Gravitational Waves Detected!

GaTech Press Release:

For the first time, scientists have observed ripples in the fabric of spacetime called gravitational waves, arriving at the earth from a cataclysmic event in the distant universe. This confirms a major prediction of Albert Einstein’s 1915 general theory of relativity and opens an unprecedented new window onto the cosmos.

The gravitational waves were detected on September 14, 2015 at 5:51 a.m. Eastern Daylight Time (9:51 UTC) by both of the twin Laser Interferometer Gravitational-wave Observatory (LIGO) detectors, located in Livingston, Louisiana, and Hanford, Washington, USA. The LIGO Observatories are funded by the National Science Foundation (NSF), and were conceived, built, and are operated by Caltech and MIT. The discovery, accepted for publication in the journal Physical Review Letters, was made by the LIGO Scientific Collaboration (which includes the GEO Collaboration and the Australian Consortium for Interferometric Gravitational Astronomy) and the Virgo Collaboration using data from the two LIGO detectors.

Based on the observed signals, LIGO scientists estimate that the black holes for this event were about 29 and 36 times the mass of the sun, and the event took place 1.3 billion years ago. About three times the mass of the sun was converted into gravitational waves in a fraction of a second ­– with a peak power output about 50 times that of the whole visible universe. By looking at the time of arrival of the signals ­– the detector in Livingston recorded the event seven milliseconds before the detector in Hanford ­– scientists can say that the source was located in the Southern Hemisphere.

According to general relativity, a pair of black holes orbiting around each other lose energy through the emission of gravitational waves, causing them to gradually approach each other over billions of years, and then much more quickly in the final minutes. During the final fraction of a second, the two black holes collide into each other at nearly one-half the speed of light and form a single more massive black hole, converting a portion of the combined black holes’ mass to energy, according to Einstein’s formula E=mc2. This energy is emitted as a final strong burst of gravitational waves. It is these gravitational waves that LIGO has observed.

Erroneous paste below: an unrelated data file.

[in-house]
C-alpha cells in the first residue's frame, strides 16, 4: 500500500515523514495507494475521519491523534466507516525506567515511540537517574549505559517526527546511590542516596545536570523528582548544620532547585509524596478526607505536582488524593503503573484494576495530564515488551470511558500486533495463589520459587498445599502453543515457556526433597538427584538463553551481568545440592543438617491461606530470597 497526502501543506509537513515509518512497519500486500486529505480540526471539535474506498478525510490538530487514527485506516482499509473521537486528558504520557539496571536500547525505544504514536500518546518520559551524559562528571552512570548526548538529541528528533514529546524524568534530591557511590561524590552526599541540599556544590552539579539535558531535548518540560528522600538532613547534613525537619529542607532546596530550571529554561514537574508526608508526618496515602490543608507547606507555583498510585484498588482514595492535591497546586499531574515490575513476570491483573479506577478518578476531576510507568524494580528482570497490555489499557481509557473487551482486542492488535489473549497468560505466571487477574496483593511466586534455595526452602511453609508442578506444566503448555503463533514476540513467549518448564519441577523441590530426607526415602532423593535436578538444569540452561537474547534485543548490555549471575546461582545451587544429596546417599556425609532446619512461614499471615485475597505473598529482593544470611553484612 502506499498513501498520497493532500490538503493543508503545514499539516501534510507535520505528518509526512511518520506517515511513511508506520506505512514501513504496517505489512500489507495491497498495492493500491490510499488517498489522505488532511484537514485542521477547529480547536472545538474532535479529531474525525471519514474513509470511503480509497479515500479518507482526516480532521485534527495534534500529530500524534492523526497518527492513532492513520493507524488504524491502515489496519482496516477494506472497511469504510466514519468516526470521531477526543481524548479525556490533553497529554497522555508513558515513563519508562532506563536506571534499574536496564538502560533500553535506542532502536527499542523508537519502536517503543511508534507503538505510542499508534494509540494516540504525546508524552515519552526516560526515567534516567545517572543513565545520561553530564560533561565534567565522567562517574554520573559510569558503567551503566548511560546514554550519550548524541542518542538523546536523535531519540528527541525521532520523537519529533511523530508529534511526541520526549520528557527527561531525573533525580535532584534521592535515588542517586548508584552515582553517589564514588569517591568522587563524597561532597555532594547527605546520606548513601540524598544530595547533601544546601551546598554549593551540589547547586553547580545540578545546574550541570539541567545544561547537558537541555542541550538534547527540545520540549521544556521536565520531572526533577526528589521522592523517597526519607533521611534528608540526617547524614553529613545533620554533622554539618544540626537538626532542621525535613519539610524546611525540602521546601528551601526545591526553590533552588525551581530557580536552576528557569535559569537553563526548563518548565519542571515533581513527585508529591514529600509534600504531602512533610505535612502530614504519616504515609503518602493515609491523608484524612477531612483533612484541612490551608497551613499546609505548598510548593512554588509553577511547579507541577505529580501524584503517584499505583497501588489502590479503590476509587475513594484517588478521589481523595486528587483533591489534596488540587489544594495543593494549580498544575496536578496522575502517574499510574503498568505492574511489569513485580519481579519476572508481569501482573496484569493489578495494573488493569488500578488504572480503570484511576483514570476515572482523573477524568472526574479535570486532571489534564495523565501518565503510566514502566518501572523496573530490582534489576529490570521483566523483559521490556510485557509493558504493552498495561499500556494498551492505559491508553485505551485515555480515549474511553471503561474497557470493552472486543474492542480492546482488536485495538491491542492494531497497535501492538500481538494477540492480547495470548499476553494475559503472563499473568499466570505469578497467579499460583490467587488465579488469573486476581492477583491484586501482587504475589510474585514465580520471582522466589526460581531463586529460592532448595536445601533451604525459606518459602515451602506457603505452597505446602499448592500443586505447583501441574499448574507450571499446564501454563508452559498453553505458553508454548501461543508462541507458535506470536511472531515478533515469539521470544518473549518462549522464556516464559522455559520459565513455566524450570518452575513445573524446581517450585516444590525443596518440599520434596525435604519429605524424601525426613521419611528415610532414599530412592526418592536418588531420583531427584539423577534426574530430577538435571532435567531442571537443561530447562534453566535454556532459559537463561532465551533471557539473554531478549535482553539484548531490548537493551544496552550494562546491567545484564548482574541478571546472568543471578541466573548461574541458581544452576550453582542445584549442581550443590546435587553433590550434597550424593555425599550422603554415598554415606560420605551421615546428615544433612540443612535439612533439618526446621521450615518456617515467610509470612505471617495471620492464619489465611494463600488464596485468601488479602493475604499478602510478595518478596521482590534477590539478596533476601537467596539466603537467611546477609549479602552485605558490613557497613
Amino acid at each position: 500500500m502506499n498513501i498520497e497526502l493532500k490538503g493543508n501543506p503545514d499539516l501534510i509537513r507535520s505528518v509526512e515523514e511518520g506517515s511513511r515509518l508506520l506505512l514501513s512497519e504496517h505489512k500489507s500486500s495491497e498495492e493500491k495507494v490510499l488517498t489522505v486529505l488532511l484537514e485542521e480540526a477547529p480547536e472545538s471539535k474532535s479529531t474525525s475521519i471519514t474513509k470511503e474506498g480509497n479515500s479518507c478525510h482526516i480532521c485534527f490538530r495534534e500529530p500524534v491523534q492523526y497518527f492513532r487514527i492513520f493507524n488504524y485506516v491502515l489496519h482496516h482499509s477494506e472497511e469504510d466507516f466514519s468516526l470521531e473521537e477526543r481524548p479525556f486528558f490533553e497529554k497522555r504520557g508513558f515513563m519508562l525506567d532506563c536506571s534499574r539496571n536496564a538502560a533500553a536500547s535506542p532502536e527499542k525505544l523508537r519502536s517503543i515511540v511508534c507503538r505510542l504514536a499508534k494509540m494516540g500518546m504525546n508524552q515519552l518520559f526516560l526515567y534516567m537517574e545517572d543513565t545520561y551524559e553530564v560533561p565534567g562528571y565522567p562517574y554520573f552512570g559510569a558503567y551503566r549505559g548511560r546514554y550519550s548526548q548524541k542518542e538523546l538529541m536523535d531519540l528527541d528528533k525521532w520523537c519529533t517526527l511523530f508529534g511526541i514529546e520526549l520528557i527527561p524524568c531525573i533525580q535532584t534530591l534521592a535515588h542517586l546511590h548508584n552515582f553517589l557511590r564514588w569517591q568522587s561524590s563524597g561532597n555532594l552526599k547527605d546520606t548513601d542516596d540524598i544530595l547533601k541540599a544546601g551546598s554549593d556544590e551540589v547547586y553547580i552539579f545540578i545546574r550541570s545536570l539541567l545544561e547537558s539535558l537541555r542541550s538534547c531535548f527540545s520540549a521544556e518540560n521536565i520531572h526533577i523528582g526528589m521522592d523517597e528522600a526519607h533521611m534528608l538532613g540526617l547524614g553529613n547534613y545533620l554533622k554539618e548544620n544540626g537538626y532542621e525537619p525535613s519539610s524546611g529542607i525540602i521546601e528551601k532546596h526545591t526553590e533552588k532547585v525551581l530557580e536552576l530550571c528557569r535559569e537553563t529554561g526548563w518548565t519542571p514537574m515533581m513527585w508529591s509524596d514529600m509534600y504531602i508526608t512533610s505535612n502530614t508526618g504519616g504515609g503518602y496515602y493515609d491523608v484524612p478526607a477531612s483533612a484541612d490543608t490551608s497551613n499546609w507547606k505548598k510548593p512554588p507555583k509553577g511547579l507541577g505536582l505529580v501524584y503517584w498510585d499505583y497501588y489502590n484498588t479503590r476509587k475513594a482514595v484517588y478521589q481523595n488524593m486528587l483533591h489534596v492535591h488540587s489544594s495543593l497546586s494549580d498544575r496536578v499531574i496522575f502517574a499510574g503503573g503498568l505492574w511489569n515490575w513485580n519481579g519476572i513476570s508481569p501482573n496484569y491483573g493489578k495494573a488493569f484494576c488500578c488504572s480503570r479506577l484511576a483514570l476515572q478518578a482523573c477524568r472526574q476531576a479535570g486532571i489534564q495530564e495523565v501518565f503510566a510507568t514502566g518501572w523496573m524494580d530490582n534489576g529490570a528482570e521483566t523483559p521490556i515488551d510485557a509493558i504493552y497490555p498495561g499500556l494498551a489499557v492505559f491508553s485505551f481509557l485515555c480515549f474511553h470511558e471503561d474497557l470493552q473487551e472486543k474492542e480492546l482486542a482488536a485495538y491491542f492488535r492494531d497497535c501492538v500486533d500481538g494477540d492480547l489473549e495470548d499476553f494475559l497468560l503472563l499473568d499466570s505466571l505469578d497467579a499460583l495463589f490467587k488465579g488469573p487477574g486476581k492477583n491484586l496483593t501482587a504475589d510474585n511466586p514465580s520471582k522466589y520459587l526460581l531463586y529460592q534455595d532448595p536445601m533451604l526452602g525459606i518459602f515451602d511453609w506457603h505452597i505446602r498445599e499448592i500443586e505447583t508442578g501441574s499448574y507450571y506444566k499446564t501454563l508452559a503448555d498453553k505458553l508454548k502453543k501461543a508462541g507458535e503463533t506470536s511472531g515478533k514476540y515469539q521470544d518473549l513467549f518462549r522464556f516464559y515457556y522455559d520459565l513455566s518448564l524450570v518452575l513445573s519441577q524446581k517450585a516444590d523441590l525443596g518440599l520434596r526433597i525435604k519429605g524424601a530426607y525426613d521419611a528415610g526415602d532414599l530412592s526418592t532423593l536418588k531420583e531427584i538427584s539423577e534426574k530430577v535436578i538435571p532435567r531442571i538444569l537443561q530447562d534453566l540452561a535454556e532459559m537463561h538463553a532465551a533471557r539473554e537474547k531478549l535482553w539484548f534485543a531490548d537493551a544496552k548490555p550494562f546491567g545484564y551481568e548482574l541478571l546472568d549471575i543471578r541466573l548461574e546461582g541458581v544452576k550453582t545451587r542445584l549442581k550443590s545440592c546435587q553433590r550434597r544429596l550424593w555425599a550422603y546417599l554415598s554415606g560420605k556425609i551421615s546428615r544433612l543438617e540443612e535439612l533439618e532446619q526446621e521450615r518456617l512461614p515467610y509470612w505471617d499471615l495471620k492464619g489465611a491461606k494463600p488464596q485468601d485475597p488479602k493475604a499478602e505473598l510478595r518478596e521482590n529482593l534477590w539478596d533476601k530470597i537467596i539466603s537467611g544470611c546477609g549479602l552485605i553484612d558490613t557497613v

There are 12 Georgia Institute of Technology faculty members, postdoctoral researchers and students in the LIGO Scientific Collaboration. The team is led by Associate Professor Laura Cadonati, who also chairs the LIGO Data Analysis Council. In this role, she coordinates and guides the activities of hundreds of scientists around the world who work together to analyze the data coming out of the LIGO detectors.

The Georgia Tech researchers conducted various analyses over the span of six months toward the confirmation of the first gravitational wave detection. They examined the large amount of data collected by the two detectors and performed investigations to ensure that the observed signal wasn’t due to false noise from the instrument or environment.

Once the signal was extracted from the LIGO data, the Georgia Tech team was able to compare it with hundreds of its simulations of binary black hole mergers. This helped confirm that the signal indeed originated from two black holes, nearly equal in mass, that were spinning on their respective axes as they orbited and collided, forming a single, spinning black hole.

The images below depict two black holes in orbit around each other.  As we move left to right, they are getting closer and closer together, losing energy to gravitational waves, seen here as colored contours. They were generated by solving the Einstein field equations of gravity for the colliding black holes, a field known as numerical relativity.  With these equations, Einstein predicted the existence of gravitational waves and black holes 100 years ago this year.  While the movie lasts only seconds, it has taken the numerical relativity community years to solve the equations of Einstein’s gravity.  Solving the equations for just this system of black holes took two weeks on one of the nation’s largest computers; a part of the NSF’s XSEDE program. These images have the same physical parameters as the first gravitational wave detected on 14 September 2015. One black hole was about 30 times more massive than the Sun collided with another about 36 times the mass of the Sun. Waveforms produced from simulations like this one played an important role for the gravitational wave seen on September 14 2015.

These binary black hole simulations were produced by the Georgia Tech numerical relativity team, under the leadership of Deirdre Shoemaker, associate professor and director of Georgia Tech’s Center for Relativistic Astrophysics. They solved Einstein’s field equations to model sources of gravitational waves using high-performance computing facilities. The movie was created by Matt Kinsey and the simulation done by Karan Jani, Michael Clark and Matt Kinsey.

Further details about the detection and the Gatech movie: